And then finally, we’re with her. But mostly, that’s objective. It’s objective within different environments. And we only know what she knows in that moment. We’re spending time with her in a very particular three-week period of her life. So anything noises off that’s happened before, we don’t get access to that. Anything that’s happening in the future, we don’t have as you’re present day in the moment, get in late, get out early with her. And then the only other points of view, of course, are with her assistant, Francesca Lentini, played by Noémie Merlant. She was watching her and with her partner, Sharon Goodnow, played by Nina Hoss, who is a concert master at her orchestra; and in actual fact, holds more power than she herself holds, and is there at her pleasure. Because it’s a democratic orchestra that elects the principal conductor.

All of these people are benefiting out of this power structure. All of them. And so that’s sort of what’s important. It’s not, we’re looking at someone who is complicated; competent, to say the least; hypocritical, underhanded, sometimes untruthful; in short, she’s a human being. (laughs) And, does it make her guilty of the things she’s being accused of? It might. And it might not. But she’s definitely guilty of being a human being. So, it’s probably better to have her peers, other human beings, decide what they think about her, and not the filmmaker.

DM: Do you feel like there are parallels between, you know, filmmaking and conducting in that sense? Like, was there, like, a sense of directing a director in this story?

TF: Well, she’s sitting in a kind of position that’s extremely rarefied. There’s only, you know, a very few people on Earth that understand what she, a conductor of that stature, understands. And in fact, Cate Blanchett herself understands having conducted the Dresden Philharmonie, which is having an instrument, a human instrument of a hundred incredible artists at your fingertips instantaneously playing in harmony, or disharmony, depending on what’s required, all at once. You know? That’s a very special situation. I myself have never experienced that. I have not been on the podium. Filmmaking is, you know, I’ve been asked that question before. I can see the parallels of there being some kind of, hierarchy that involves process.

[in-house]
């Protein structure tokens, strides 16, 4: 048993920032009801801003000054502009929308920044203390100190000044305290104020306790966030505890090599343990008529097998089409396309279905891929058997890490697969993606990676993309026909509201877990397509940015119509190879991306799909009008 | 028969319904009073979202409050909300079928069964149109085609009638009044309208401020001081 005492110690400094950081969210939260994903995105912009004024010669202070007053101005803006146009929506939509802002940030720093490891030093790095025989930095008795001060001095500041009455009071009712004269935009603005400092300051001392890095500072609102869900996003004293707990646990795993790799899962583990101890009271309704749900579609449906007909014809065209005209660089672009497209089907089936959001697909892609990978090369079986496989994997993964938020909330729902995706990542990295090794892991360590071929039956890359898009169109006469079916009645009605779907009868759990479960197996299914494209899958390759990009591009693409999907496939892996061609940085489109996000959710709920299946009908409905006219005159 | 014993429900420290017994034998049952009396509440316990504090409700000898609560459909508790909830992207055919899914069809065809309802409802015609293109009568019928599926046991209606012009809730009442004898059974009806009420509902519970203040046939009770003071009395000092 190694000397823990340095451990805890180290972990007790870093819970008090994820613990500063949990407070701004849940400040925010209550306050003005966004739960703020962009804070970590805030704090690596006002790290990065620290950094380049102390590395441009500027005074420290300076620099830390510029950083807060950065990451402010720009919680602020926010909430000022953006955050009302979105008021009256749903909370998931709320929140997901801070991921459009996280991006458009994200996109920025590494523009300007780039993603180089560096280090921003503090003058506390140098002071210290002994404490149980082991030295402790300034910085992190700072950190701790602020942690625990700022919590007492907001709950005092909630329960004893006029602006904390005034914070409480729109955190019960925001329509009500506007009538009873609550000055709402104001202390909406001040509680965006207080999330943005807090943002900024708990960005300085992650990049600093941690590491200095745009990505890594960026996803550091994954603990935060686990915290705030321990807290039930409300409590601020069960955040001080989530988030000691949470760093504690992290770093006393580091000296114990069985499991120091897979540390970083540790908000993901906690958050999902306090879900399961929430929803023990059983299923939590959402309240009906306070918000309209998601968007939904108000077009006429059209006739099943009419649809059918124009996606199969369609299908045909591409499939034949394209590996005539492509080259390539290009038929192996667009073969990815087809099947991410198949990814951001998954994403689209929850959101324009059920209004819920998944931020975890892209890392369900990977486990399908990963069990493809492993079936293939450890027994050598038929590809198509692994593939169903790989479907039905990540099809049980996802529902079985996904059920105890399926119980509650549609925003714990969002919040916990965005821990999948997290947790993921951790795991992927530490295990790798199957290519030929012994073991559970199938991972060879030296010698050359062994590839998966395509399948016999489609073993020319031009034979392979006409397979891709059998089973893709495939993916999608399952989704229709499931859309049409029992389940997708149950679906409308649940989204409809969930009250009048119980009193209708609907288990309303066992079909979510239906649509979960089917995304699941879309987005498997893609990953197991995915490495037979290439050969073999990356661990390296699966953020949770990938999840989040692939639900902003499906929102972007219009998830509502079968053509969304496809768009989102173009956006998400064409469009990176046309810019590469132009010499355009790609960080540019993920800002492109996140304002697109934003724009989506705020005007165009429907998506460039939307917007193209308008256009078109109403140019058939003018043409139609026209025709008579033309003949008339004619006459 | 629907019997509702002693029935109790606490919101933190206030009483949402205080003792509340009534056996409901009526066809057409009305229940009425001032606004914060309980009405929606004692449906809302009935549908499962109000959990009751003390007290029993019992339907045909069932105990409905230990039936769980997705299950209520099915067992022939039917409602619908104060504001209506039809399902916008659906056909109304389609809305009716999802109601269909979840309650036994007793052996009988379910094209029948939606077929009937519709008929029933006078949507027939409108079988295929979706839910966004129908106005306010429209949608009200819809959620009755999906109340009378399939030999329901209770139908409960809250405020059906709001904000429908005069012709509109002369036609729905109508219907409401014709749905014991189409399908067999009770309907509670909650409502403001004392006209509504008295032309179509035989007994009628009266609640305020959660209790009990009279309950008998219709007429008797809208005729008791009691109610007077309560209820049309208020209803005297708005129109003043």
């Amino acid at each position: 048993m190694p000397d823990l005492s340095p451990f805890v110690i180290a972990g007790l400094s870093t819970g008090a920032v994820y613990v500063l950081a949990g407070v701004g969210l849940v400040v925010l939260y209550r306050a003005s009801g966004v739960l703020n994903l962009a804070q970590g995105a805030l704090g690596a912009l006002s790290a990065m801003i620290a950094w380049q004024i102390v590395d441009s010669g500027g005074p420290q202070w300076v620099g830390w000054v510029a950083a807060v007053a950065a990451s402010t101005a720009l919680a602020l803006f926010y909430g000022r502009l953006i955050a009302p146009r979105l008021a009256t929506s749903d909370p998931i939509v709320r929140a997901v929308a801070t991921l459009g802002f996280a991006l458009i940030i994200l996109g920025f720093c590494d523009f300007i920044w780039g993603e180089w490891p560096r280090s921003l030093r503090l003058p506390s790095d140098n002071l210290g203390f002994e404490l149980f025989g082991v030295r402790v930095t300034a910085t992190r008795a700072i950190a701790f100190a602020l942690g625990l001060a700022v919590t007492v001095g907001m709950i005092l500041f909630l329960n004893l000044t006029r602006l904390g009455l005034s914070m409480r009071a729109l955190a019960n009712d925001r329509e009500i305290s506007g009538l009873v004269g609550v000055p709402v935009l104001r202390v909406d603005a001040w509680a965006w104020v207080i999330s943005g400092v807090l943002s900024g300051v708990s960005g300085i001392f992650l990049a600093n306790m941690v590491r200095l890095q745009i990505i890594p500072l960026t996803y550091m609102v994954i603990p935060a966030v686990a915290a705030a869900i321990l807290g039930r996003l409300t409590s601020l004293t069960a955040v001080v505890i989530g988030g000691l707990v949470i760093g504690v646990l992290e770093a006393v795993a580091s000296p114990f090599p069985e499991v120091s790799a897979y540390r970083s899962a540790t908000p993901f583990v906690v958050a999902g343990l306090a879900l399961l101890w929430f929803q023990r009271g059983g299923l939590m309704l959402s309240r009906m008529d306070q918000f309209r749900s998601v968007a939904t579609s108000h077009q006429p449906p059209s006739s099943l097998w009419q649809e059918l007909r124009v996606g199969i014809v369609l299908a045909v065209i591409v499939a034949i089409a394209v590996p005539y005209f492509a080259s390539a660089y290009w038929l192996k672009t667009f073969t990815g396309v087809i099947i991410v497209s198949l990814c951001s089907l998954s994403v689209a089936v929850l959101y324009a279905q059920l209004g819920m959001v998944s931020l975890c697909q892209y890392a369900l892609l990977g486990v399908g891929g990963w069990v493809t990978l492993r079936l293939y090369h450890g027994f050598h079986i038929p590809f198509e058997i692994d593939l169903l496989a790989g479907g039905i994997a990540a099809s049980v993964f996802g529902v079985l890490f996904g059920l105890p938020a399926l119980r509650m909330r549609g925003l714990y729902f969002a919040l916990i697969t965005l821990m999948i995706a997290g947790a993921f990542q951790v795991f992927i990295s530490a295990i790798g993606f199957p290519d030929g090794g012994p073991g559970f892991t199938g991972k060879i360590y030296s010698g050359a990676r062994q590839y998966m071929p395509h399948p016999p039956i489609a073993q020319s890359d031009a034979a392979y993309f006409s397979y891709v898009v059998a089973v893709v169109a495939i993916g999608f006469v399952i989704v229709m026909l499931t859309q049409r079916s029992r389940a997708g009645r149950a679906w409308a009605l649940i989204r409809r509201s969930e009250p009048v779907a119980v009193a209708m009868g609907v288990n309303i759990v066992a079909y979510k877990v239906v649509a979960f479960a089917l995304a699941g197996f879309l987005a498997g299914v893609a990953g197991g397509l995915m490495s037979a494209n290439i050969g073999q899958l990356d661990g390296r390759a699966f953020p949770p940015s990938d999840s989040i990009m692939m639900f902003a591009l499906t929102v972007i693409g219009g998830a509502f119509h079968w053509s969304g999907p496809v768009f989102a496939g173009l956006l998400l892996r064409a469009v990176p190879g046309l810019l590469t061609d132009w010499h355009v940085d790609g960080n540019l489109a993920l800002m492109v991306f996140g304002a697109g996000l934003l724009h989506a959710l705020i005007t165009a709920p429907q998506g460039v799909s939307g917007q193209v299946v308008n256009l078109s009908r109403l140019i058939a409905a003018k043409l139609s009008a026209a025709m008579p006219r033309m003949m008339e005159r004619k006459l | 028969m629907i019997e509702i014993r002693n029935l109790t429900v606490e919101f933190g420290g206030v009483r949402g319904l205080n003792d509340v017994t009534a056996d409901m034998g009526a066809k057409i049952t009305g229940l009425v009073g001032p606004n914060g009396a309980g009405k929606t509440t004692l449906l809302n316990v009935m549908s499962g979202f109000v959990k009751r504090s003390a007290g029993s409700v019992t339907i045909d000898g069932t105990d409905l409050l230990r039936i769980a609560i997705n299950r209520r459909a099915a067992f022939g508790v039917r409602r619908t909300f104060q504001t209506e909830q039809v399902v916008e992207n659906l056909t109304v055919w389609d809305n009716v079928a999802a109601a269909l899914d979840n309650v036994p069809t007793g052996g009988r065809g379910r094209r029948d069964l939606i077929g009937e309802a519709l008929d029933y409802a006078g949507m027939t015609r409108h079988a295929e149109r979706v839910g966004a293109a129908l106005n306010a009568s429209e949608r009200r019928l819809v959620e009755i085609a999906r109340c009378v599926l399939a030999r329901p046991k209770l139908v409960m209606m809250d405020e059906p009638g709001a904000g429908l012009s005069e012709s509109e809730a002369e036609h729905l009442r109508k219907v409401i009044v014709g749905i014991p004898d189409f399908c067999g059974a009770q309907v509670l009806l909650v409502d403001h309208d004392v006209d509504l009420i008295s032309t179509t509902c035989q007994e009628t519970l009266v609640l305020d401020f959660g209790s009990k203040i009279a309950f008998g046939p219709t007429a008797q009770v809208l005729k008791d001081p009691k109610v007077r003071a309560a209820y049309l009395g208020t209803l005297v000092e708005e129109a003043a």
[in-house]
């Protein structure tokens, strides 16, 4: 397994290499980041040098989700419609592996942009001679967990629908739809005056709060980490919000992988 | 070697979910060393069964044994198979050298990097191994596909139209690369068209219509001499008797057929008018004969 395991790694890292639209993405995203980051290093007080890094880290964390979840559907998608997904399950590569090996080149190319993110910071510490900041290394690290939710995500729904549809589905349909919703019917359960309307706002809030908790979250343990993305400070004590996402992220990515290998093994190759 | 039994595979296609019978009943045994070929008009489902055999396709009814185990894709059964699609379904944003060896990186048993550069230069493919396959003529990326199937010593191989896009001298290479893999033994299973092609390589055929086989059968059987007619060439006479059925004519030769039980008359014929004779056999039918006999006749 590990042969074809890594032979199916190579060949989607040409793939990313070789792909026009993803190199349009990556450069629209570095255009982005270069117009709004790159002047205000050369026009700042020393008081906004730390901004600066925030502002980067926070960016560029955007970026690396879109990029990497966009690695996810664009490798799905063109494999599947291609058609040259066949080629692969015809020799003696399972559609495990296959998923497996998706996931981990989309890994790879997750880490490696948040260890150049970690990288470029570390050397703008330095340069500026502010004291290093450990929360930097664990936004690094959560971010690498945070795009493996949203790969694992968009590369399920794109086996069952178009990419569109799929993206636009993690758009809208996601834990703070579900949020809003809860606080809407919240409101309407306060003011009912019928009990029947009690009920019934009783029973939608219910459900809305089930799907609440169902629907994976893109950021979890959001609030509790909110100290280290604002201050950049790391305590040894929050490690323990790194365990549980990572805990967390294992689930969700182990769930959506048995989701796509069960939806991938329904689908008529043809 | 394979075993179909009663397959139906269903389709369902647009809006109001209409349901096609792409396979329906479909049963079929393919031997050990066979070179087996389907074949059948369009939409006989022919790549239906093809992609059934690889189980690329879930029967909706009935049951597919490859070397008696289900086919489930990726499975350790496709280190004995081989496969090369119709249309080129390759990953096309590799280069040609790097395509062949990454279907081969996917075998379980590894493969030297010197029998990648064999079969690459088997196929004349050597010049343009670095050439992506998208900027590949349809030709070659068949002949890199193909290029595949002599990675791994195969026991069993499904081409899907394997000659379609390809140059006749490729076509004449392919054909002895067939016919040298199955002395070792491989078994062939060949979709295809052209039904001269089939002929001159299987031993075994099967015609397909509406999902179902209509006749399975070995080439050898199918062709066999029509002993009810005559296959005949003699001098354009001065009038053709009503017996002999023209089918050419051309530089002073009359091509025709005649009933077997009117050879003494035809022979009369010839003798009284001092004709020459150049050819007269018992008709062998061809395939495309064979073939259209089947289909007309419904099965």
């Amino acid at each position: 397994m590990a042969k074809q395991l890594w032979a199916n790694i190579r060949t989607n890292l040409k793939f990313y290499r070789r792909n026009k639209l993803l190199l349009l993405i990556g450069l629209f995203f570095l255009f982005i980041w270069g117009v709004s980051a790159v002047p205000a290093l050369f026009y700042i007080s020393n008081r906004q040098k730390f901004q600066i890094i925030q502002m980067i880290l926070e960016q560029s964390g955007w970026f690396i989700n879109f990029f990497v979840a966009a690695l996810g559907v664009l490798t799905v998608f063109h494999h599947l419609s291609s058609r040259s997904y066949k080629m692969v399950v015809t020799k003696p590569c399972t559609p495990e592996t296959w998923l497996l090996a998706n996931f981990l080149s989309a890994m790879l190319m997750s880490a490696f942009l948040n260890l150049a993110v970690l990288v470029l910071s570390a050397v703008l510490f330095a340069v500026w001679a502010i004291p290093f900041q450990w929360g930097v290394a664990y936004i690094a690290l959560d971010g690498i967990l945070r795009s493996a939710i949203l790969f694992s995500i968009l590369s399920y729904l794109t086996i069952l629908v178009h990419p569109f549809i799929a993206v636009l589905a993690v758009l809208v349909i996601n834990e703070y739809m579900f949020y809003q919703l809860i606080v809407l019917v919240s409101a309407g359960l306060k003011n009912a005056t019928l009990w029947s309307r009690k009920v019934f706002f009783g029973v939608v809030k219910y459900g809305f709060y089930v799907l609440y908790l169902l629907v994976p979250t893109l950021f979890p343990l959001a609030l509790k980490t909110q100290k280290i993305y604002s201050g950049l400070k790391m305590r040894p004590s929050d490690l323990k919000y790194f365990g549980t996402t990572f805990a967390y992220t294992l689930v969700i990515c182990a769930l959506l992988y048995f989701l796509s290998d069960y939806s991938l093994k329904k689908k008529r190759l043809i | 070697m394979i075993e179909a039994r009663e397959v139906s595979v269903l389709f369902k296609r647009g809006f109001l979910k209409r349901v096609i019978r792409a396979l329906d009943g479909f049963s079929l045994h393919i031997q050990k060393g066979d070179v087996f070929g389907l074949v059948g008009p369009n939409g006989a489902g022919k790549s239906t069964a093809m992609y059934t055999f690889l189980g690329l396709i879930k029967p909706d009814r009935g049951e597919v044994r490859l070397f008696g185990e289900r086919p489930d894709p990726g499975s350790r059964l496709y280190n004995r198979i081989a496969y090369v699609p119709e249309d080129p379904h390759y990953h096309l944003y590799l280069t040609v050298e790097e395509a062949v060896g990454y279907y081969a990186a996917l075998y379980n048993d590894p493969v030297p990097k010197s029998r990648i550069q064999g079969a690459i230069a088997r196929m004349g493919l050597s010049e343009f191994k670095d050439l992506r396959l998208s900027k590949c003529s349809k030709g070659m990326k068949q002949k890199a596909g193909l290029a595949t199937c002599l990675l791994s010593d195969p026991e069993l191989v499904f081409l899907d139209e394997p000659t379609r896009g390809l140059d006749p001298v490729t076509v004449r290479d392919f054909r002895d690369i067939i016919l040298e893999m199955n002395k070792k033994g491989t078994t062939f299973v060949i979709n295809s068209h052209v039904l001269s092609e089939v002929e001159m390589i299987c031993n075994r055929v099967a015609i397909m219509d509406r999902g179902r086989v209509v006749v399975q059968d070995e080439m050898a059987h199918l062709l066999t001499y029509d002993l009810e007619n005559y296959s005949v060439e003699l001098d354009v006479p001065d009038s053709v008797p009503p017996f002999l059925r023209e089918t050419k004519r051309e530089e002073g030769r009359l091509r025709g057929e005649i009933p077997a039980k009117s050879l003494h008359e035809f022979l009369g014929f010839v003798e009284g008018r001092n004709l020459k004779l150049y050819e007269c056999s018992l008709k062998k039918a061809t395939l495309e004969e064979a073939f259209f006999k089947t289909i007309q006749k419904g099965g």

But the making of music happens in real time. And the results are instantly discernible. Where filmmaking, it’s very, very long. I mean, this is a very different process. It’s like a construction site, you know? What she’s doing is being able to have a hundred people and make things appear out of the air. I mean, that’s magical. That’s like being a god on Mount Olympus. That’s a very different, sort of situation, you know? You know, very theatrical and very performative; and it has elements of dance and musical – you know, all that. You know? But make no mistake. You’re watching someone who’s a musician who has an instrument, right? And that’s where it’s different, I think.

I don’t think of a crew as … I don’t think of myself as a musician. And I have a crew as an instrument. I feel like I have a lot of filmmakers I lock arms with, and we try to build something together.

DM: How did the final film take shape during the editing process? Like, were there surprises or changes? Did the film surprise you in any way? And, as you were going along there?

TF: Yeah, I mean, you know, I was very lucky. You know, Monika Willi is one of finest editors on the planet. You know, she’s one every possible award in Europe. She’s never edited on an American film. And it’s funny to actually call this (laughs) American film. Because I was the only American on the film. The intent behind the film, and what we were all trying to achieve, was a film where, you know, you could lift up a mirror and look at that part of your face. Or if you wanted to, you could kind of look at that part of your face. Or you could go, “Oh, look at that.” You know? And there was a certain point where Monika and I had the general shape of the film, where we would watch it down together, and really, honestly turn to one another at the end and say, “How did you feel about her today?” You know?

There was no … We hadn’t made decisions about her destination, if that makes sense. So in that way, it surprised both of us all the time. Because the film evolved, but also just in terms of when we saw it, what had happened to us earlier in the day; all of that stuff; you know? And we had very strong feelings about her at different points of the process. The main thing was that we just didn’t want to point at any of them. Do you know what I mean?

DM: Well, I want to congratulate you on your work on the film. And, all the recognition that it’s been, receiving thus far. It’s been a pleasure talking with you about it. Thank you so much.

TF: You too, Daniel. Thank you.